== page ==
Reading selections from her autobiographical memoir Paradoxical Undressing, Kristin Hersh is as engaging sitting down talking as she is when onstage singing with her band Throwing Muses.
Telling an audience of thirty and fortysomethings how her songs seem to exist outside her own head, and touching matter-of-factly on her battle with schizophrenia, Hersh describes her writing – based on her teenage diaries – as covering several phases of her life. The teenage, the psychotic, the pregnant: her eloquent and poetic words provide a glimpse of life on the road with a rock band who never once bowed to the pressures of the mainstream of the music industry.
Indeed, that industry seems to be a bete-noire for Hersh, who describes its demise at the hands of digital downloads and free sharing with relish. Unsurprising from a singer-songwriter whose band produced some of the most startling and leftfield music of their time; and who continue to do so without compromise.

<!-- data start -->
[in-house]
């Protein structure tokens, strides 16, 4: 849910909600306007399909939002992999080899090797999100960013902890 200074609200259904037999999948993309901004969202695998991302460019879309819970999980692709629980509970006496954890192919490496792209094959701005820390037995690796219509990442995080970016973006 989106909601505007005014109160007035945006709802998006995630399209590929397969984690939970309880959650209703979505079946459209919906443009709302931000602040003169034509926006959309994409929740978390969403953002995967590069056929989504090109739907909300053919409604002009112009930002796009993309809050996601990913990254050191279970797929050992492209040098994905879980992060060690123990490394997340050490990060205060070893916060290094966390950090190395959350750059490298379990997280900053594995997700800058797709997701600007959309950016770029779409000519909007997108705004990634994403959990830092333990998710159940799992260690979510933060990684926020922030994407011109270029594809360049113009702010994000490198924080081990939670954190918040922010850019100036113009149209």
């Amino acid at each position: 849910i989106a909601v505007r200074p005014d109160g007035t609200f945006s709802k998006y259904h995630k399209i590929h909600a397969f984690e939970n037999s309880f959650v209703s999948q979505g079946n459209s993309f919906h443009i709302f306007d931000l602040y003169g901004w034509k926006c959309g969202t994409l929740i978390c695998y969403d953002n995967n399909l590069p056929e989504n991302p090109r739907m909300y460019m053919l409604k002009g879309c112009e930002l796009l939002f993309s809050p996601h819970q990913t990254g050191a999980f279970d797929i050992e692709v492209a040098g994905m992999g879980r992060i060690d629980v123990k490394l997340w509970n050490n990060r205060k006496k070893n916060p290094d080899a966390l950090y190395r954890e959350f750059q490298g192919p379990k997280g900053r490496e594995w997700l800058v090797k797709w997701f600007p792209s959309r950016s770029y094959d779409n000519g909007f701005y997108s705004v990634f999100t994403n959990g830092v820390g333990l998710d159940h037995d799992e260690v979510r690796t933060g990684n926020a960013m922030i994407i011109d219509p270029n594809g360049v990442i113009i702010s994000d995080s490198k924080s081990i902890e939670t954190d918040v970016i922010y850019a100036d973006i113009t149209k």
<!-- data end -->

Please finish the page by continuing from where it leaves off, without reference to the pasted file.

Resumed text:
Hersh also reveals a particular affinity for Scotland and Edinburgh, explaining that her love for Scottish people’s truthfulness and poetic nature was the reason she choose to first read her memoirs aloud in Glasgow; and recalling the time she wrote the song Your Ghost alone at night in an Edinburgh hotel room.
Genuine and honest without a trace of an ego, Kristin Hersh causes Edinburgh to warm to her even more with this revealing and enjoyable talk; showing the woman behind the music to be just as fascinating as the lyrics she pens.